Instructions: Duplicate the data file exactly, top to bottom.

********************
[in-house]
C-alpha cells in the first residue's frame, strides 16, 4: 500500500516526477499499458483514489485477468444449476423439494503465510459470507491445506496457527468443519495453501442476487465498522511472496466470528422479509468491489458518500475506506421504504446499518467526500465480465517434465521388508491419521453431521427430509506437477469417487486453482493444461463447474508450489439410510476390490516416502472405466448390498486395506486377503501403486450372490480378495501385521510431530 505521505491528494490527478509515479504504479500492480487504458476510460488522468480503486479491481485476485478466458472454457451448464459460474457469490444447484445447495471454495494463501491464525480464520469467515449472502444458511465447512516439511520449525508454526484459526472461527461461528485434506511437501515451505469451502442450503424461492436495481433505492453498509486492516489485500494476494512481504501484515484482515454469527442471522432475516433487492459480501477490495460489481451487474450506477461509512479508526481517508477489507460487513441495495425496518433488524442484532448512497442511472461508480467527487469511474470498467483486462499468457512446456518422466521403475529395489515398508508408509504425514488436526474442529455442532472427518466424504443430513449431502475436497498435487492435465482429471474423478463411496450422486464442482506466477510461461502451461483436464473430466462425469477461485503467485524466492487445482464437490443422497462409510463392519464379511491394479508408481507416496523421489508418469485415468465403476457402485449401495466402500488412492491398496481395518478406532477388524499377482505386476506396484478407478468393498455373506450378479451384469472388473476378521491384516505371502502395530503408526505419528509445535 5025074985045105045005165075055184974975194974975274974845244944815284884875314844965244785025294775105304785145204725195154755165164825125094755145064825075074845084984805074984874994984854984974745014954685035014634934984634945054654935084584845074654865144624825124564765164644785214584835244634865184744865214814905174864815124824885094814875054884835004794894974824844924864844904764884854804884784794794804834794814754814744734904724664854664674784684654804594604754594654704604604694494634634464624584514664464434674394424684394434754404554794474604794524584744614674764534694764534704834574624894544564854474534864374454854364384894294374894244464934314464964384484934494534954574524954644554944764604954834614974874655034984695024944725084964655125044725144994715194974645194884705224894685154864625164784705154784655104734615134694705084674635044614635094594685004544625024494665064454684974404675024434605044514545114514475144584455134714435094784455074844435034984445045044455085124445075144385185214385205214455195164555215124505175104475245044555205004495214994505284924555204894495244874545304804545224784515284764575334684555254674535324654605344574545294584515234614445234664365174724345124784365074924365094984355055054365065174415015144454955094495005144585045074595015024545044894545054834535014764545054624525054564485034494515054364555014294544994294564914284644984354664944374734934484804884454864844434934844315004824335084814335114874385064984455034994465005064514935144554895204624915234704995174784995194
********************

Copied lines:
[in-house]
C-alpha cells in the first residue's frame, strides 16, 4: 500500500516526477499499458483514489485477468444449476423439494503465510459470507491445506496457527468443519495453501442476487465498522511472496466470528422479509468491489458518500475506506421504504446499518467526500465480465517434465521388508491419521453431521427430509506437477469417487486453482493444461463447474508450489439410510476390490516416502472405466448390498486395506486377503501403486450372490480378495501385521510431530 505521505491528494490527478509515479504504479500492480487504458476510460488522468480503486479491481485476485478466458472454457451448464459460474457469490444447484445447495471454495494463501491464525480464520469467515449472502444458511465447512516439511520449525508454526484459526472461527461461528485434506511437501515451505469451502442450503424461492436495481433505492453498509486492516489485500494476494512481504501484515484482515454469527442471522432475516433487492459480501477490495460489481451487474450506477461509512479508526481517508477489507460487513441495495425496518433488524442484532448512497442511472461508480467527487469511474470498467483486462499468457512446456518422466521403475529395489515398508508408509504425514488436526474442529455442532472427518466424504443430513449431502475436497498435487492435465482429471474423478463411496450422486464442482506466477510461461502451461483436464473430466462425469477461485503467485524466492487445482464437490443422497462409510463392519464379511491394479508408481507416496523421489508418469485415468465403476457402485449401495466402500488412492491398496481395518478406532477388524499377482505386476506396484478407478468393498455373506450378479451384469472388473476378521491384516505371502502395530503408526505419528509445535 5025074985045105045005165075055184974975194974975274974845244944815284884875314844965244785025294775105304785145204725195154755165164825125094755145064825075074845084984805074984874994984854984974745014954685035014634934984634945054654935084584845074654865144624825124564765164644785214584835244634865184744865214814905174864815124824885094814875054884835004794894974824844924864844904764884854804884784794794804834794814754814744734904724664854664674784684654804594604754594654704604604694494634634464624584514664464434674394424684394434754404554794474604794524584744614674764534694764534704834574624894544564854474534864374454854364384894294374894244464934314464964384484934494534954574524954644554944764604954834614974874655034984695024944725084964655125044725144994715194974645194884705224894685154864625164784705154784655104734615134694705084674635044614635094594685004544625024494665064454684974404675024434605044514545114514475144584455134714435094784455074844435034984445045044455085124445075144385185214385205214455195164555215124505175104475245044555205004495214994505284924555204894495244874545304804545224784515284764575334684555254674535324654605344574545294584515234614445234664365174724345124784365074924365094984355055054365065174415015144454955094495005144585045074595015024545044894545054834535014764545054624525054564485034494515054364555014294544994294564914284644984354664944374734934484804884454864844434934844315004824335084814335114874385064984455034994465005064514935144554895204624915234704995174784995194